The shift is being made at the same time the Affordable Care Act, designed to improve access to health-care insurance, gets set to take effect next year.
The biggest factor behind the drop was the availability of lower-cost generic versions of drugs such as Pfizer's cholesterol-lowering Lipitor. New generics contributed $28.9 billion to last year's reduction in medicine spending.
The pharmaceutical industry has been grappling with an unprecedented "patent cliff" that ratings agency Fitch has estimated will mean the loss of more than $70 billion in revenue from brand-name medicines between the second half of 2011 and the end of 2015.
(Read More: Pfizer Earnings, Revenue Miss; Lowers Full-Year Guidance)
Last year's patent expiries also included Sanofi and Bristol-Myers Squibb heart drug Plavix, and AstraZeneca's antipsychotic, Seroquel.
Higher health costs and a weak economy have led many Americans to cut back on visits to the doctor. Admissions to hospitals also remained on the wane and the flu season in early 2012 was relatively mild.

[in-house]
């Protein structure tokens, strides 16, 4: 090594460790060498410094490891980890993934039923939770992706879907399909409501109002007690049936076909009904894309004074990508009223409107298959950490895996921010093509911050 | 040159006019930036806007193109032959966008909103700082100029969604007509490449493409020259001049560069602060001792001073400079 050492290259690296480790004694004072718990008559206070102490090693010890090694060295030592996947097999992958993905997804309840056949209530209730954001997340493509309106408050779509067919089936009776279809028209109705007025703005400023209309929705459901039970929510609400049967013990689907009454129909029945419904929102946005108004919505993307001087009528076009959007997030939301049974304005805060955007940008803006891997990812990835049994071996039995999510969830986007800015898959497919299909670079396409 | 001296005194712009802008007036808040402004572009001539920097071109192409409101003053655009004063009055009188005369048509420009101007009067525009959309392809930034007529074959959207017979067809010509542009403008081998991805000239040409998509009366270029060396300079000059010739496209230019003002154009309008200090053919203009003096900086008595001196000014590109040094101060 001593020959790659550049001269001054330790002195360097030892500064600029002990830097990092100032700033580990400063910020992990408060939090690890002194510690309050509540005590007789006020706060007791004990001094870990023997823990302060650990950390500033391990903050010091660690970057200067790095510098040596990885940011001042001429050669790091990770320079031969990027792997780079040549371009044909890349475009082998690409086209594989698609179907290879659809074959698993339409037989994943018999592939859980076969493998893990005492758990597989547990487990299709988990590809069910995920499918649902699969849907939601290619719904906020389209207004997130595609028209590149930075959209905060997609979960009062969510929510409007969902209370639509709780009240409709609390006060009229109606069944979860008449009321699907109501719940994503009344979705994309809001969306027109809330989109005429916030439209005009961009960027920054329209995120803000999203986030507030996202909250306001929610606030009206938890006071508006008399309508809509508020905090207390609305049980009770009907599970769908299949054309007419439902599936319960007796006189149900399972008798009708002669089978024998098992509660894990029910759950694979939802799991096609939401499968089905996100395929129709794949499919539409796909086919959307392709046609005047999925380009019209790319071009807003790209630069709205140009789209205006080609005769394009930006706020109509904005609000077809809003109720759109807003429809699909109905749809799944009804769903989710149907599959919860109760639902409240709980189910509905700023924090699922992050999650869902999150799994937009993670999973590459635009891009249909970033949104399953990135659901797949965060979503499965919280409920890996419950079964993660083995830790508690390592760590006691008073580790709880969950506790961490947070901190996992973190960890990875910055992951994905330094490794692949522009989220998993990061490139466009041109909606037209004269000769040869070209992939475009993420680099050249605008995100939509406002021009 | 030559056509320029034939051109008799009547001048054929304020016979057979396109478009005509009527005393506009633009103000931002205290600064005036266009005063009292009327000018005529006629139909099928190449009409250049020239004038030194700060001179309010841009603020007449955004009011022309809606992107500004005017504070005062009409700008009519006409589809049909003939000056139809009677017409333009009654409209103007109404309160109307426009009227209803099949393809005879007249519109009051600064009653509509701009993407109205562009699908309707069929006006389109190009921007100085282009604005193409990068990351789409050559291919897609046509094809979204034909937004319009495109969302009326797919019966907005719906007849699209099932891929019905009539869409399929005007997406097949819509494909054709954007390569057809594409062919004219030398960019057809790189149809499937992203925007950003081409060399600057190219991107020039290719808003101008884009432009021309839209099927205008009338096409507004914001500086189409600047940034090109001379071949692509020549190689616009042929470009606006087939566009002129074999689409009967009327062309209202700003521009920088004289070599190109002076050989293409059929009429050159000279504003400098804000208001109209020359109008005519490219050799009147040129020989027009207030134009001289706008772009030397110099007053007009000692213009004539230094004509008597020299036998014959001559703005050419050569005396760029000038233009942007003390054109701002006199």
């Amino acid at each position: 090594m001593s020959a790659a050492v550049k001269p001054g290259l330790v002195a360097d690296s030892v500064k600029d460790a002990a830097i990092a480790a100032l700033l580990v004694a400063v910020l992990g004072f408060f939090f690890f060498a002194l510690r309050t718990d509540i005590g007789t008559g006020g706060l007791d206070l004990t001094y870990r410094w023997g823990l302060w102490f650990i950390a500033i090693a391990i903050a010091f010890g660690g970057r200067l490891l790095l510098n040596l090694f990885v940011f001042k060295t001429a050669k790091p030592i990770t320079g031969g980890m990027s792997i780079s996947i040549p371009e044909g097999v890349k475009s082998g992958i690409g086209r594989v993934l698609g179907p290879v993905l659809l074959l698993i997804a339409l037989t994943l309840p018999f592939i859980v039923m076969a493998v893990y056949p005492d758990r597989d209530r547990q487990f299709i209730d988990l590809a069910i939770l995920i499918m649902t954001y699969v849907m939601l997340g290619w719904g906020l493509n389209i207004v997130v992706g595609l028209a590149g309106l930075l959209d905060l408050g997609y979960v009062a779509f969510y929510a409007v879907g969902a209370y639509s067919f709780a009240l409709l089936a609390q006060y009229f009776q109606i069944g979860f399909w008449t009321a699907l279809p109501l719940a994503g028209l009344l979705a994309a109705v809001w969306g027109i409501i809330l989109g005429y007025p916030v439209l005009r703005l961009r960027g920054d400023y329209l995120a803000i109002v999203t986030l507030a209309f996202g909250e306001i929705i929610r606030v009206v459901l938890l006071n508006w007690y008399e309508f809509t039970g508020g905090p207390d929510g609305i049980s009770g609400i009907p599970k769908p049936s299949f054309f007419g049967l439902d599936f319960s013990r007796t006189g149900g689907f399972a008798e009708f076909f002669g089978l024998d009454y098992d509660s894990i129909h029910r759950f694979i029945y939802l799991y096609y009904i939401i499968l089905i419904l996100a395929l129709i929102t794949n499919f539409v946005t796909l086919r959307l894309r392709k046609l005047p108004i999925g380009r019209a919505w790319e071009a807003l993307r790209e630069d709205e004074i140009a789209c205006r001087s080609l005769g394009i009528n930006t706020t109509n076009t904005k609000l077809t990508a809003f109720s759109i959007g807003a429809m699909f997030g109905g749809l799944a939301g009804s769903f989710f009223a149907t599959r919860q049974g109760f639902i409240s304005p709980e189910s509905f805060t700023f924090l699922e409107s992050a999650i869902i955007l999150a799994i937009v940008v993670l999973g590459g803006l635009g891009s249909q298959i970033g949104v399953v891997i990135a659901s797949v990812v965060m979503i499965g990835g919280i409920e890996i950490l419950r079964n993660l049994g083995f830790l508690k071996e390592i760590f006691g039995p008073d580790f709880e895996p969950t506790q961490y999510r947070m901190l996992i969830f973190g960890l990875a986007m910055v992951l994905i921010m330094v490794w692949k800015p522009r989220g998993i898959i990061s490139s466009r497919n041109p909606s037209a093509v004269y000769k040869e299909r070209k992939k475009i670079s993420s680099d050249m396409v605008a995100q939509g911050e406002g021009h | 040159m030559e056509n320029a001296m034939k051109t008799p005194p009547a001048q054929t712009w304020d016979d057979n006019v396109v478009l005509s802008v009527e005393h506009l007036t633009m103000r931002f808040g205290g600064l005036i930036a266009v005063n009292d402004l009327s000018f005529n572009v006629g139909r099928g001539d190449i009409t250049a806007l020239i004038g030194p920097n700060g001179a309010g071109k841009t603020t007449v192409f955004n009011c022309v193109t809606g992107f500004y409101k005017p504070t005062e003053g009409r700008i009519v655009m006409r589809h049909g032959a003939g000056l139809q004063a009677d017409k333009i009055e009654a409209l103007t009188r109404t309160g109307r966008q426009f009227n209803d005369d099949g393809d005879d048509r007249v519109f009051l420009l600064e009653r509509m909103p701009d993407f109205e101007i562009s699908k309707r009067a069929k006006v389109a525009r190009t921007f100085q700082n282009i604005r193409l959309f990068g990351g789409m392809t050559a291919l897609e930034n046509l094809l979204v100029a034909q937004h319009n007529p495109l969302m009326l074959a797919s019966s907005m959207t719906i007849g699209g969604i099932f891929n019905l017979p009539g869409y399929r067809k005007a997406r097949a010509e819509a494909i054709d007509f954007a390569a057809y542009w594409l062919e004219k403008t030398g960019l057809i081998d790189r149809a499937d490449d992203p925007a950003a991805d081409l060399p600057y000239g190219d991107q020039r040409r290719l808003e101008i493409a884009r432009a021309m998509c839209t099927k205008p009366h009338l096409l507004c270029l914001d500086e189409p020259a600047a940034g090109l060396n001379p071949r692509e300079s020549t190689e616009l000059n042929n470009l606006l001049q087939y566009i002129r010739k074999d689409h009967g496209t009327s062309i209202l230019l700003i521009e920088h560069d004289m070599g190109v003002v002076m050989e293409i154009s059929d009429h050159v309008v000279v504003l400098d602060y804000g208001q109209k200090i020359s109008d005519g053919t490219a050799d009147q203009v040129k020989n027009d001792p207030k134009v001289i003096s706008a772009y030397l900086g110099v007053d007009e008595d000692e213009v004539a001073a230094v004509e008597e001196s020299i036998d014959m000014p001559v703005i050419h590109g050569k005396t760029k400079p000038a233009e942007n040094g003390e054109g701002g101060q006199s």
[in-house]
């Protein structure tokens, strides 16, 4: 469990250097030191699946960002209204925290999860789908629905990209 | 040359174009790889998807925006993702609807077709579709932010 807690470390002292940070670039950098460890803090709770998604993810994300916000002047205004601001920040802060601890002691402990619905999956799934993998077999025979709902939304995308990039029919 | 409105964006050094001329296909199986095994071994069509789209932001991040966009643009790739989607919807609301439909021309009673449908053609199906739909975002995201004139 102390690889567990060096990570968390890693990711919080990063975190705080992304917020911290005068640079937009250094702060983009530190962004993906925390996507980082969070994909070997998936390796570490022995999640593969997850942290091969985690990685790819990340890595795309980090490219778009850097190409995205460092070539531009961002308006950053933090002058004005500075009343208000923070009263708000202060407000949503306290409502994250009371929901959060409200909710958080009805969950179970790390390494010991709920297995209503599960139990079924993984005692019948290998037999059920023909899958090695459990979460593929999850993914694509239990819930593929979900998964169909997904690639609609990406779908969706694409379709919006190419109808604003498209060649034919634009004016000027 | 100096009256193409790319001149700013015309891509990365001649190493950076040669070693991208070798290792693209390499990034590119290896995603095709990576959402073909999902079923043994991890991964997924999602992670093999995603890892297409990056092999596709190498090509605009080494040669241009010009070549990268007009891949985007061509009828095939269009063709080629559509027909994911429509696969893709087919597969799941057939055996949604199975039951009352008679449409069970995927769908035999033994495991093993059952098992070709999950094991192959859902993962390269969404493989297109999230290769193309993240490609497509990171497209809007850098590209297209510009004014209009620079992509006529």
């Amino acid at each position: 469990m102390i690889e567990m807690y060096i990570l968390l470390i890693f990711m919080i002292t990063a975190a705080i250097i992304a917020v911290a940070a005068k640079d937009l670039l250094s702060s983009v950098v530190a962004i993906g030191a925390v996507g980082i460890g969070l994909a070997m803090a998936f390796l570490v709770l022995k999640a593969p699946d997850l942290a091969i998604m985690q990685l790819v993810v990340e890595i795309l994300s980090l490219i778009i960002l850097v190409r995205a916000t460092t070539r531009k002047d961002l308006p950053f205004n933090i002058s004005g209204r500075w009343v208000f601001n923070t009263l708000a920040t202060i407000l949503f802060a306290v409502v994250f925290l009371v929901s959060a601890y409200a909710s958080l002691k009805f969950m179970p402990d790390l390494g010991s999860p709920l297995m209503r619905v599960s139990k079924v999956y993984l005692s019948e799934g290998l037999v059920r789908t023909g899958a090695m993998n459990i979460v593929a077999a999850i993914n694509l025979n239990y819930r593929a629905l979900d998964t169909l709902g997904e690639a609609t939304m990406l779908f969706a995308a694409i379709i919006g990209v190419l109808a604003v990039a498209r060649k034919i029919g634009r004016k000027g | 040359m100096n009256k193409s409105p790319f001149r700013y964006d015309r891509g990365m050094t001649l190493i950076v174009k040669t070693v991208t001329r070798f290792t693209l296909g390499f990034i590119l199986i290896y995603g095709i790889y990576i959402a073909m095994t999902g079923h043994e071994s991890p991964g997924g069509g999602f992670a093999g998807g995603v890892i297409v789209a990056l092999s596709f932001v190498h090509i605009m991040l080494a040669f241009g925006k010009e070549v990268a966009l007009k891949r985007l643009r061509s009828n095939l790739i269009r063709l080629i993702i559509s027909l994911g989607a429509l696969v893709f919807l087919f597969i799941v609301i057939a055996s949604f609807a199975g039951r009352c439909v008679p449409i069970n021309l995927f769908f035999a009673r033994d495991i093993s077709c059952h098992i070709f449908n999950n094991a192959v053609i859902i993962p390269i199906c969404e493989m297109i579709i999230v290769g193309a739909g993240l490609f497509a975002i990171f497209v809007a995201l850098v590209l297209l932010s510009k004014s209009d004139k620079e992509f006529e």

"Patients are being influenced by higher out-of-pocket costs as employers seek to rein in insurance costs," Kleinrock said.
IMS also found that visits to emergency rooms increased 5.8 percent last year.
"Some choices that people are making may not be in everyone's best interest," Kleinrock said, noting that some emergency room visits could be by people putting off needed care.
U.S. health-care costs remain heavily concentrated among relatively few patients suffering from multiple chronic conditions, cancer, or other serious diseases.
Within the population of commercially insured people under the age of 65, 5 percent of them incurred 51 percent of total health-care costs—or $15,684 per person in 2012.